Goal setting

Goals should be concrete and specific to guide future steps. The relationships between and among goals should be specified, including dependencies, conflicts and relative importance. When people don't to do this, they can become distracted by obvious or unimportant (although potentially achievable) goals, or peripheral issues they know how to address rather than important issues that should be resolved. Facing performance failure, they may attempt to turn failure into success with doublespeak or blame unseen forces.

Formulate models and gather information

Good decision-making requires an adequate mental model of the system being studied—the variables that comprise the system and the functional relationships among them, which may include positive and negative feedback loops. The model's level of detail should be sufficient to understand the interrelationships among the variables the decision maker wants to influence. Unsuccessful test subjects were inclined to use a “reductive hypothesis,” which unreasonably reduces the model to a single key variable, or overgeneralization.

Information gathered is almost always incomplete and the decision maker has to decide when he has enough to proceed. The more successful test subjects asked more questions and made fewer decisions (then the less successful subjects) in the early time periods of the sim.

Predict and extrapolate

Once a model is formulated, the decision maker must attempt to determine how the values of variables will change over time in response to his decisions or internal system dynamics. One problem is predicting that outputs will change in a linear fashion, even as the evidence grows for a non-linear, e.g., exponential function. An exponential variable may suddenly grow dramatically then equally suddenly reverse course when the limits on growth (resources) are reached. Internal time delays mean that the effects of a decision are not visible until some time in the future. Faced with poor results, unsuccessful test subjects implement or exhibit “massive countermeasures, ad hoc hypotheses that ignore the actual data, underestimations of growth processes, panic reactions, and ineffectual frenetic activity.” (p. 152) Successful subjects made an effort to understand the system's dynamics, kept notes (history) on system performance and tried to anticipate what would happen in the future.

Plan and execute actions, check results and adjust strategy

The essence of planning is to think through the consequences of certain actions and see whether those actions will bring us closer to our desired goal.” (p. 153) Easier said than done in an environment of too many alternative courses of action and too little time. In rapidly evolving situations, it may be best to create rough plans and delegate as many implementing decisions as possible to subordinates. A major risk is thinking that planning has been so complete than the unexpected cannot occur. A related risk is the reflexive use of historically successful strategies. “As at Chernobyl, certain actions carried out frequently in the past, yielding only the positive consequences of time and effort saved and incurring no negative consequences, acquire the status of an (automatically applied) ritual and can contribute to catastrophe.” (p. 172)

In the sims, unsuccessful test subjects often exhibited “ballistic” behavior—they implemented decisions but paid no attention to, i.e, did not learn from, the results. Successful subjects watched for the effects of their decisions, made adjustments and learned from their mistakes.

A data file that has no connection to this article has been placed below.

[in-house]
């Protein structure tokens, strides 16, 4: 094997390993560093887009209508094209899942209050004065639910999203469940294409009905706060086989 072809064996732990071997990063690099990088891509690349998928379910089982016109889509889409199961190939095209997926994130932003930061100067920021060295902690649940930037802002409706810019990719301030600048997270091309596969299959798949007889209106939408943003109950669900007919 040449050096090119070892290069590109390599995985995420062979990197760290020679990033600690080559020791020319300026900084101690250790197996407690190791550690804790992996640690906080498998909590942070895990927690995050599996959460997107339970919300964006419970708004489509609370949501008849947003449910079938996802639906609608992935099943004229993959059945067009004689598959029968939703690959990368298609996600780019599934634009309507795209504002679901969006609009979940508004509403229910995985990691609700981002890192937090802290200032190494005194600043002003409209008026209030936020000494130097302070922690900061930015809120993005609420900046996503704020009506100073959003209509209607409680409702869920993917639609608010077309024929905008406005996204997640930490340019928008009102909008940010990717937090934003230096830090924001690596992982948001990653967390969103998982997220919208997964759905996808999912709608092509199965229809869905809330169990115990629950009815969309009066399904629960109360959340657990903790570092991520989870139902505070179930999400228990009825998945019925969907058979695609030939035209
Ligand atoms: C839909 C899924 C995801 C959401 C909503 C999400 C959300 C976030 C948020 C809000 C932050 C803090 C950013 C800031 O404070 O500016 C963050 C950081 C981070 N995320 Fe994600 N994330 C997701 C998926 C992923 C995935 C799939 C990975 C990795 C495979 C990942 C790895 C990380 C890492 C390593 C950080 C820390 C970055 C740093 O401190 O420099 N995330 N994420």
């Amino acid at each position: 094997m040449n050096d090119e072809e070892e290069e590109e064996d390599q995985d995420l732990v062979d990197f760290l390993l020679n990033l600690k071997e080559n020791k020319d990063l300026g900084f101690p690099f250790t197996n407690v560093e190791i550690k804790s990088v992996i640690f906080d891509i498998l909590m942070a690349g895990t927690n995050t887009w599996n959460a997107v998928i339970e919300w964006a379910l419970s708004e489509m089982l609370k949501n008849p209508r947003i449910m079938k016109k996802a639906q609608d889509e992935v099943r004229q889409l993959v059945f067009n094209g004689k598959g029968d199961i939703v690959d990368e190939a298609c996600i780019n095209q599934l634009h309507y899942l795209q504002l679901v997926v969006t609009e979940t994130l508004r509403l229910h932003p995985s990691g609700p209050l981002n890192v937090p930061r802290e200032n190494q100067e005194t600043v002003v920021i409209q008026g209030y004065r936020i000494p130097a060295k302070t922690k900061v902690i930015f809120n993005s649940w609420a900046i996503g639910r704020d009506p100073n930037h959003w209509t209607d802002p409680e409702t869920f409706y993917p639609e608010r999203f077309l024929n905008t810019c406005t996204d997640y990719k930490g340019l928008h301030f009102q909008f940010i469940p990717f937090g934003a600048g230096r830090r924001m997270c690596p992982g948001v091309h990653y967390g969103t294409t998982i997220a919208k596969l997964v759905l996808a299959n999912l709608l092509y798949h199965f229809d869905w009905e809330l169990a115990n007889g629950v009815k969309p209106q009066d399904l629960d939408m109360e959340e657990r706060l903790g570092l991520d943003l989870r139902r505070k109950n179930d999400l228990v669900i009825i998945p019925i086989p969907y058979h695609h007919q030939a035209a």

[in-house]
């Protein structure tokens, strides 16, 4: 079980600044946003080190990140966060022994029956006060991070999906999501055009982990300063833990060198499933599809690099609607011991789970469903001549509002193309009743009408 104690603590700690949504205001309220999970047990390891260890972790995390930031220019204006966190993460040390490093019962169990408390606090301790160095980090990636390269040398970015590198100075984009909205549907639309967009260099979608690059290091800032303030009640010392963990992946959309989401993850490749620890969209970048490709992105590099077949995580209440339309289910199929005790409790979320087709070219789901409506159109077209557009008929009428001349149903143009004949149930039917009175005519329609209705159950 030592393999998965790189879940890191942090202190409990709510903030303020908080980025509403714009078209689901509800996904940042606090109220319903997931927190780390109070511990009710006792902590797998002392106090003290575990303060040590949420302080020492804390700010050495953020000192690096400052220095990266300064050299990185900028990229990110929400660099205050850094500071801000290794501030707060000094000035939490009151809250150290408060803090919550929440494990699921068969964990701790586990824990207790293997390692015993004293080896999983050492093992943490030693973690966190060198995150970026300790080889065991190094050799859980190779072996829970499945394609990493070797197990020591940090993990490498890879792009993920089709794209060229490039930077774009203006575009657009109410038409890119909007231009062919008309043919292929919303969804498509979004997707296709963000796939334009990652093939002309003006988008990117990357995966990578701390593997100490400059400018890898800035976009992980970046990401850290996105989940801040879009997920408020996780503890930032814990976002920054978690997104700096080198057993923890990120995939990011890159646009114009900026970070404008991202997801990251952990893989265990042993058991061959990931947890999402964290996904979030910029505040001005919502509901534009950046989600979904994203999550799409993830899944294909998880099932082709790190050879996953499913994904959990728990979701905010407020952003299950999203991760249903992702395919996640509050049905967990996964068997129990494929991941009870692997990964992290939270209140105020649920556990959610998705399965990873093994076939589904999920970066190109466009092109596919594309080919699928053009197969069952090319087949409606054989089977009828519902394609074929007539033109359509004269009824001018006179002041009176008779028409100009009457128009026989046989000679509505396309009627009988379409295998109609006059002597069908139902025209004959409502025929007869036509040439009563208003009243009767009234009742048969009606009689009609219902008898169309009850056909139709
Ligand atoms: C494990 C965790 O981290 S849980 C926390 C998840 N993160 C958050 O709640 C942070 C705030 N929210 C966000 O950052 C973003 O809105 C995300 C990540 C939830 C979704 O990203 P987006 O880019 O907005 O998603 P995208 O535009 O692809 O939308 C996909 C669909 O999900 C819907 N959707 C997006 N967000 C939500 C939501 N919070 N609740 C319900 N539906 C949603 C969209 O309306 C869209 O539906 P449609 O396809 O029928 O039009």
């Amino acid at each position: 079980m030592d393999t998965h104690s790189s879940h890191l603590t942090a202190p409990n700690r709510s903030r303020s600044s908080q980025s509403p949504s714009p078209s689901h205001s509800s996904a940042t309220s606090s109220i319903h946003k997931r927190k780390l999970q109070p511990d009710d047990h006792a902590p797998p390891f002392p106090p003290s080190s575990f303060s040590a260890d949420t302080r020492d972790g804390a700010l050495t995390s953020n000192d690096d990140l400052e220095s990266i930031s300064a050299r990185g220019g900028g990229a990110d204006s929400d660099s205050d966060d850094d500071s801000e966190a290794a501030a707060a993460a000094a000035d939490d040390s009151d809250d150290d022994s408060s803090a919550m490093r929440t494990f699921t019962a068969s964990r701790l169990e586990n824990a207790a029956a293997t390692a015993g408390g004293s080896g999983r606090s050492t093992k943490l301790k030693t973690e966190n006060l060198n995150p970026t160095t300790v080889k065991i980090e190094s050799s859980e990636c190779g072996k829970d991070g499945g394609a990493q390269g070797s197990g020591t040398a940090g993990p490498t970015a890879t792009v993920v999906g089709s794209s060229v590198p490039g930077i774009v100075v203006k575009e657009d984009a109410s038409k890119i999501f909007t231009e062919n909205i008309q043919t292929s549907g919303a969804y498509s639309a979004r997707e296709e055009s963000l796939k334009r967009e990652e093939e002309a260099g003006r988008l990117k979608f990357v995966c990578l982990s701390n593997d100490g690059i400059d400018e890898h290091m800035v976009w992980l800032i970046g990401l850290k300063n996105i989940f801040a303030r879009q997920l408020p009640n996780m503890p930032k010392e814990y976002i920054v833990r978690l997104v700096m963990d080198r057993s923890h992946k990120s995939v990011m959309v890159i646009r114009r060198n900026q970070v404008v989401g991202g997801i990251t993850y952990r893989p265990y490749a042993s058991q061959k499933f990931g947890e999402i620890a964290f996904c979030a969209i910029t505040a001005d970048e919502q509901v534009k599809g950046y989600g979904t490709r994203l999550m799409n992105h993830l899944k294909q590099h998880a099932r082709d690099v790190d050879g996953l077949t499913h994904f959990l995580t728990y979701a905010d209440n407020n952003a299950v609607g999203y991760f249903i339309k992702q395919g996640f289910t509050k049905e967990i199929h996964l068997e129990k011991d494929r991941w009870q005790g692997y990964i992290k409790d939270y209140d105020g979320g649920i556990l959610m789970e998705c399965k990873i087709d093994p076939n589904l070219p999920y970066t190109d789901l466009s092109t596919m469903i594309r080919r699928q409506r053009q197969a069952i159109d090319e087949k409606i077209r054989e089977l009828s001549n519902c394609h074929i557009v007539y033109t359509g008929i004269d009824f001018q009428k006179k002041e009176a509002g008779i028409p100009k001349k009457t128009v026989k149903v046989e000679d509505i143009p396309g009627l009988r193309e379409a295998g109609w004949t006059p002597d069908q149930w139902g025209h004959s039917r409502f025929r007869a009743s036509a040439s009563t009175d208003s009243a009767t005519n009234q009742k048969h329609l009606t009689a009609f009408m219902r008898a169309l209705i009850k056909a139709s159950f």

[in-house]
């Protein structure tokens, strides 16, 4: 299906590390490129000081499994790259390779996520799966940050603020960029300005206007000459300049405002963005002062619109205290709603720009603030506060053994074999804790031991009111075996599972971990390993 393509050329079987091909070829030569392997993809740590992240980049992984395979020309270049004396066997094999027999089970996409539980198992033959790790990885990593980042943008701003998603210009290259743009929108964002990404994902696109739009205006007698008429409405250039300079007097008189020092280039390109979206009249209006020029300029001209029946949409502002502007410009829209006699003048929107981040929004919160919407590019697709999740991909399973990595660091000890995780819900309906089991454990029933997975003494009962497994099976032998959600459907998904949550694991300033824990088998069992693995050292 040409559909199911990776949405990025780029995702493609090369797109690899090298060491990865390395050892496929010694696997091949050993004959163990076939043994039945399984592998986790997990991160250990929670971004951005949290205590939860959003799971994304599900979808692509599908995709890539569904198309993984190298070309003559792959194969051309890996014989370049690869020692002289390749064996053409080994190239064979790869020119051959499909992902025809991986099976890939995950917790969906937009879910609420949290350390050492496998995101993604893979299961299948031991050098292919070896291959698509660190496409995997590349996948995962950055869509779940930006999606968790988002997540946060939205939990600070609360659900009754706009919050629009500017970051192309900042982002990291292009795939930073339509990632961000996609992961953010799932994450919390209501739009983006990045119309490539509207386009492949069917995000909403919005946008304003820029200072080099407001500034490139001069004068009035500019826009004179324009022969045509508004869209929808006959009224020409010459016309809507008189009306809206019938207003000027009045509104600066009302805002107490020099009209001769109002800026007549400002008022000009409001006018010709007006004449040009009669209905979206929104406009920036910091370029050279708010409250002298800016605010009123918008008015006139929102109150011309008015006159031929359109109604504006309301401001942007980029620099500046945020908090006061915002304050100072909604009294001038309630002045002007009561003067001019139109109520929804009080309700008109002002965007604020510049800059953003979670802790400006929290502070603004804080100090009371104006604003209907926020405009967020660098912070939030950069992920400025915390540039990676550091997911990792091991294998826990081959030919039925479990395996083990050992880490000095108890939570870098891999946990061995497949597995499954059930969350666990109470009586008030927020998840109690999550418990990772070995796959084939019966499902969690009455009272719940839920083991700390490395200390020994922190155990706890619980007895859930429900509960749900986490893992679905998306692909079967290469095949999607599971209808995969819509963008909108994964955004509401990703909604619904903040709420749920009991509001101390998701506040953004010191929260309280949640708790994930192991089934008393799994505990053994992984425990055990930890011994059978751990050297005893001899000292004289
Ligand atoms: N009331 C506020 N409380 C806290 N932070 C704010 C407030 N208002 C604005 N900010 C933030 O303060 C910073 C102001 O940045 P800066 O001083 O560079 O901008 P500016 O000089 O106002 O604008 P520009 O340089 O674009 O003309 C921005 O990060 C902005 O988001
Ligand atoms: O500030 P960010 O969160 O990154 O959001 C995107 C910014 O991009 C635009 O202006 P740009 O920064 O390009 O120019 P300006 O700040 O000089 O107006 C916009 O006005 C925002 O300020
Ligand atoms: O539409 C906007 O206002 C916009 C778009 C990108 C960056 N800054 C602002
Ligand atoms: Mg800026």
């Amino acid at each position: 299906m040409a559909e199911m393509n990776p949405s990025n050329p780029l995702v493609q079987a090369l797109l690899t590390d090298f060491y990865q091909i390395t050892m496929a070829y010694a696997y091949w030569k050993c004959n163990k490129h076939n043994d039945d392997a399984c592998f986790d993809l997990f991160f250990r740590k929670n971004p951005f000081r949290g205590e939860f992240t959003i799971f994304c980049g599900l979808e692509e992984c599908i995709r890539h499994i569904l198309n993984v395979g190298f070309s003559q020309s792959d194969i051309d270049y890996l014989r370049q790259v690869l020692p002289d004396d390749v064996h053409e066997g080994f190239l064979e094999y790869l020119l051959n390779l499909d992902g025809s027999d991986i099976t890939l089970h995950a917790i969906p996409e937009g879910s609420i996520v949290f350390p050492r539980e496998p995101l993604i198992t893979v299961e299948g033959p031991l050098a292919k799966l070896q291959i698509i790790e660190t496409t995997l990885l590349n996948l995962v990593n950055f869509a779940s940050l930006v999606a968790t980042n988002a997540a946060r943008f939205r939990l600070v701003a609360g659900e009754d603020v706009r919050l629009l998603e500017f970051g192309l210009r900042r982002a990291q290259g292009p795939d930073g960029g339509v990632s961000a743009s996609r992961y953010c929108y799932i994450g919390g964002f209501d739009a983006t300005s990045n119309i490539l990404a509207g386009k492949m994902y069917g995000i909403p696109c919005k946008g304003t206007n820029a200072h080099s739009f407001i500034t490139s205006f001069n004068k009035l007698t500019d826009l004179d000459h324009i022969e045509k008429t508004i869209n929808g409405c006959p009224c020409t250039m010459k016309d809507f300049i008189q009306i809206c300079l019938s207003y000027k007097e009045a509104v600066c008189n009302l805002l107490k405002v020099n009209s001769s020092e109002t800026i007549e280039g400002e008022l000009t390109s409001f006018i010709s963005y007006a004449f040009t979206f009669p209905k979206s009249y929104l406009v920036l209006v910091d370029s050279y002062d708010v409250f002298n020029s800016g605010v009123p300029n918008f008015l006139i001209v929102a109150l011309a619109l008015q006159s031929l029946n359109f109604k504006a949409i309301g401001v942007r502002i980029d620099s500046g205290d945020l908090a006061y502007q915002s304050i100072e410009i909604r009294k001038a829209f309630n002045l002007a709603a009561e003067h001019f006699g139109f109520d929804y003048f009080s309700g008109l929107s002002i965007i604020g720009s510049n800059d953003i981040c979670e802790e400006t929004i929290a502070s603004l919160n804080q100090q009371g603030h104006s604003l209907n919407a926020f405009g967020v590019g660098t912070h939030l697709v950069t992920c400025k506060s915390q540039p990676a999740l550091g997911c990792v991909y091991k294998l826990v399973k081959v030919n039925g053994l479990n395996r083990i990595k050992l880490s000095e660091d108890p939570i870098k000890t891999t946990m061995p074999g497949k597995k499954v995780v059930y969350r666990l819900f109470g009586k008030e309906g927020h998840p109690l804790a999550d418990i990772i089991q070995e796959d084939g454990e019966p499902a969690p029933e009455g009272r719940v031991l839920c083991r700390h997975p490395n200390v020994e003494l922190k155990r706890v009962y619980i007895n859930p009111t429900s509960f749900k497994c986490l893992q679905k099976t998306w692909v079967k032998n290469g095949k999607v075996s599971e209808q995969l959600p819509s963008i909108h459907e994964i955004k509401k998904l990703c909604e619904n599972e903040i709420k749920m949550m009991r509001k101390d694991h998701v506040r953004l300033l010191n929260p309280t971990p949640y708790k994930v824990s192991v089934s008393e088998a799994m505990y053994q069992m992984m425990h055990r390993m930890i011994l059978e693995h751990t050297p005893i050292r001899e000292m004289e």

Dörner identified several characteristics of people who tended to end up in a failure situation. They failed to formulate their goals, didn't recognize goal conflict or set priorities, and didn't correct their errors. (p. 185) Their ignorance of interrelationships among system variables and the longer-term repercussions of current decisions set the stage for ultimate failure.


Dörner's insights and models have informed our thinking about human decision-making behavior in demanding, complicated situations. His use and promotion of simulation models as learning tools was one starting point for Bob Cudlin's work in developing a nuclear management training simulation program. Like Dörner, we see simulation as a powerful tool to “observe and record the background of planning, decision making, and evaluation processes that are usually hidden.” (pp. 9-10)

However, this book does not cover the entire scope of our interests. Dörner is a psychologist interested in individuals, group behavior is beyond his range. He alludes to normalization of deviance but his references appear limited to the flaunting of safety rules rather than a more pervasive process of slippage. More importantly, he does not address behavior that arises from the system itself, in particular adaptive behavior as an open system reacts to and interacts with its environment.

From our view, Dörner's suggestions may help the individual decision maker avoid common pitfalls and achieve locally optimum answers. On the downside, following Dörner's prescription might lead the decision maker to an unjustified confidence in his overall system management abilities. In a truly complex system, no one knows how the entire assemblage works. It's sobering to note that even in Dörner's closed,** relatively simple models many test subjects still had a hard time developing a reasonable mental model, and some failed completely.

This book is easy to read and Dörner's insights into the psychological traps that limit human decision making effectiveness remain useful.

* D. Dörner, The Logic of Failure: Recognizing and Avoiding Error in Complex Situations, trans. R. and R. Kimber (Reading, MA: Perseus Books, 1998). Originally published in German in 1989.

** One simulation model had an external input.